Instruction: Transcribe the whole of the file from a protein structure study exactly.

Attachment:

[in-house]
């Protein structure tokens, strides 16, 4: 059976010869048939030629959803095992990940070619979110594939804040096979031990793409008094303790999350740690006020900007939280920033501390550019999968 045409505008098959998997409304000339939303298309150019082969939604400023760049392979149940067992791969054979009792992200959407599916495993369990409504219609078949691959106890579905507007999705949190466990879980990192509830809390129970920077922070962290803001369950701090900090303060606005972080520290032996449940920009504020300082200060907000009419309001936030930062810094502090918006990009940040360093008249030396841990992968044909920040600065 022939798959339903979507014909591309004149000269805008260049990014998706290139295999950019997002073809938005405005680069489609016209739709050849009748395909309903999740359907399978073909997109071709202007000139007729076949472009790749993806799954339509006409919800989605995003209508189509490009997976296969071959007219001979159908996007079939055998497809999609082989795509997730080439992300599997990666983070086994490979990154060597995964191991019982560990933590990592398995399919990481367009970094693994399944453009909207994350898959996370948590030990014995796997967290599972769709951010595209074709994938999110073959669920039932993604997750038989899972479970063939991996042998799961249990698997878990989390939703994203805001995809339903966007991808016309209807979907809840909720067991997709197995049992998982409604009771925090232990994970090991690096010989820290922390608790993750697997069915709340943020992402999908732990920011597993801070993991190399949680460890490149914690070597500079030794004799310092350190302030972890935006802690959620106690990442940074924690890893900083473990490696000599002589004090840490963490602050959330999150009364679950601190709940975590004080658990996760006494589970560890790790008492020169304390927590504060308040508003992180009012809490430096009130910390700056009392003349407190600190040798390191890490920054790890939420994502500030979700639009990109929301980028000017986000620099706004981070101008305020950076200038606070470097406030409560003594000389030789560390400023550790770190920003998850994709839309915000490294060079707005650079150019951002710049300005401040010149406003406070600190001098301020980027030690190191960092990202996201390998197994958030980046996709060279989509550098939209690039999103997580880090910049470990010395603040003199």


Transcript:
[in-house]
């Protein structure tokens, strides 16, 4: 059976010869048939030629959803095992990940070619979110594939804040096979031990793409008094303790999350740690006020900007939280920033501390550019999968 045409505008098959998997409304000339939303298309150019082969939604400023760049392979149940067992791969054979009792992200959407599916495993369990409504219609078949691959106890579905507007999705949190466990879980990192509830809390129970920077922070962290803001369950701090900090303060606005972080520290032996449940920009504020300082200060907000009419309001936030930062810094502090918006990009940040360093008249030396841990992968044909920040600065 022939798959339903979507014909591309004149000269805008260049990014998706290139295999950019997002073809938005405005680069489609016209739709050849009748395909309903999740359907399978073909997109071709202007000139007729076949472009790749993806799954339509006409919800989605995003209508189509490009997976296969071959007219001979159908996007079939055998497809999609082989795509997730080439992300599997990666983070086994490979990154060597995964191991019982560990933590990592398995399919990481367009970094693994399944453009909207994350898959996370948590030990014995796997967290599972769709951010595209074709994938999110073959669920039932993604997750038989899972479970063939991996042998799961249990698997878990989390939703994203805001995809339903966007991808016309209807979907809840909720067991997709197995049992998982409604009771925090232990994970090991690096010989820290922390608790993750697997069915709340943020992402999908732990920011597993801070993991190399949680460890490149914690070597500079030794004799310092350190302030972890935006802690959620106690990442940074924690890893900083473990490696000599002589004090840490963490602050959330999150009364679950601190709940975590004080658990996760006494589970560890790790008492020169304390927590504060308040508003992180009012809490430096009130910390700056009392003349407190600190040798390191890490920054790890939420994502500030979700639009990109929301980028000017986000620099706004981070101008305020950076200038606070470097406030409560003594000389030789560390400023550790770190920003998850994709839309915000490294060079707005650079150019951002710049300005401040010149406003406070600190001098301020980027030690190191960092990202996201390998197994958030980046996709060279989509550098939209690039999103997580880090910049470990010395603040003199």